Scientists just put human livers into suspended animation for the first time

WHY THIS MATTERS IN BRIEF

The longer it takes for human transplant organs to be transported to the hospital the higher the chance the transplant will fail, this would solve that problem.

 

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A little while ago I discussed how researchers had put mice embryos into suspended animation, essentially pausing life and the aging process, which, when mature might one day mean that in the far future humans too might be able to be put into suspended animation during long space flights. Now, in a major step forwards researchers say they’ve successfully plunged human livers to subzero temperatures and then warmed them back up.

The supercooled organs were still in good shape after 27 hours, adding nearly a day to how long livers can last outside the body, and while that not sound much, in the world of organ donation that’s huge, and it’s still nevertheless a small step in the right direction towards helping humans survive long deep space missions. The research is part of a wider effort to learn how to keep organs operational outside the body for longer periods of time.

 

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“What we really need is an Apollo program to create a new paradigm for organ preservation and sharing,” says organ researcher Korkut Uygun, who led the project from Harvard University and his lab at Massachusetts General Hospital.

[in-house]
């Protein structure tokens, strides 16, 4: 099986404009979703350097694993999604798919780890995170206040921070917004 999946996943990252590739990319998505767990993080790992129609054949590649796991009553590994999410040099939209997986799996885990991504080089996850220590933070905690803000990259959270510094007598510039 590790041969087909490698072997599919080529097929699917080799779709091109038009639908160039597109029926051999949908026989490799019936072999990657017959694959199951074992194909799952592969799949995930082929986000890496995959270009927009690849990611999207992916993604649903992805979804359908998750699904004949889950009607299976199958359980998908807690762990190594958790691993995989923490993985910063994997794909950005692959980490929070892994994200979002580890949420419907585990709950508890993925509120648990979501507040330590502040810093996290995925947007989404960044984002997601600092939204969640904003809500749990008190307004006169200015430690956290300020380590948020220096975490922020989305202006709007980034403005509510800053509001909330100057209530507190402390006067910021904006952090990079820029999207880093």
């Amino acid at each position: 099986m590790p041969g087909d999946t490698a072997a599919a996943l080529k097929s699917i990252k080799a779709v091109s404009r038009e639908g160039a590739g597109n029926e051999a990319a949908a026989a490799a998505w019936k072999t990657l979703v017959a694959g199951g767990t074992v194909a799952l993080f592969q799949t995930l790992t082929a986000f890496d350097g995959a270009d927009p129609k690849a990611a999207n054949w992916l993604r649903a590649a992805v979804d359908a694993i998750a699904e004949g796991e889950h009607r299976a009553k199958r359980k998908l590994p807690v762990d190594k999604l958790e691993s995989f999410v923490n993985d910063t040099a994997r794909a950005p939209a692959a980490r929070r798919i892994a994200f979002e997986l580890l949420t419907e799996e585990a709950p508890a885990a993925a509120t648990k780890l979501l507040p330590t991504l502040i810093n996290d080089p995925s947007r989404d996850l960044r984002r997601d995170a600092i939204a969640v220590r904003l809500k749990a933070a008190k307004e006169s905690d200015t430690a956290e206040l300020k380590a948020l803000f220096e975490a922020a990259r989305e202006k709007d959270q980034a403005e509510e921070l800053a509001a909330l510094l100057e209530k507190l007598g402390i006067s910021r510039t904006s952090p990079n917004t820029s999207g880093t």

“We do think all the key technologies are already available or easily within reach,” said the researchers.

The supply of donor hearts, kidneys, and livers from accident victims is sharply limited. In the US, a nationwide system of registries and transplant centers coordinates to move them around by air in coolers for what are invariably emergency surgeries.

Organs can’t simply be frozen and stored because ice crystals will form and cause irreparable damage. So Uygun’s team instead used a technique called supercooling, which can lower the temperature of water to -6 °C (21 °F) without freezing it.

The Harvard group previously managed to supercool rat livers, but human livers are 200 times the size, and preserving them has so far been an “elusive goal,” according to the scientists.

 

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In their latest effort, described in the journal Nature Biotechnology, the team found ways to pump human livers full of “preconditioning” chemicals and cool them down evenly into a state of suspended animation. At such low temperatures, physical processes slow dramatically. The team later restored the livers by slowly transfusing them with warm blood.

Cold isn’t the only way to keep an organ in good shape. Researchers have also found success keeping organs attached to artificial circulatory systems, even keeping donor hearts beating outside the body and restoring the circulation to pig brains after death.

“In my opinion, a key platform technology actually is machine perfusion,” says Uygun, who estimates that 30% of all US deaths could be prevented by an organ transplant.

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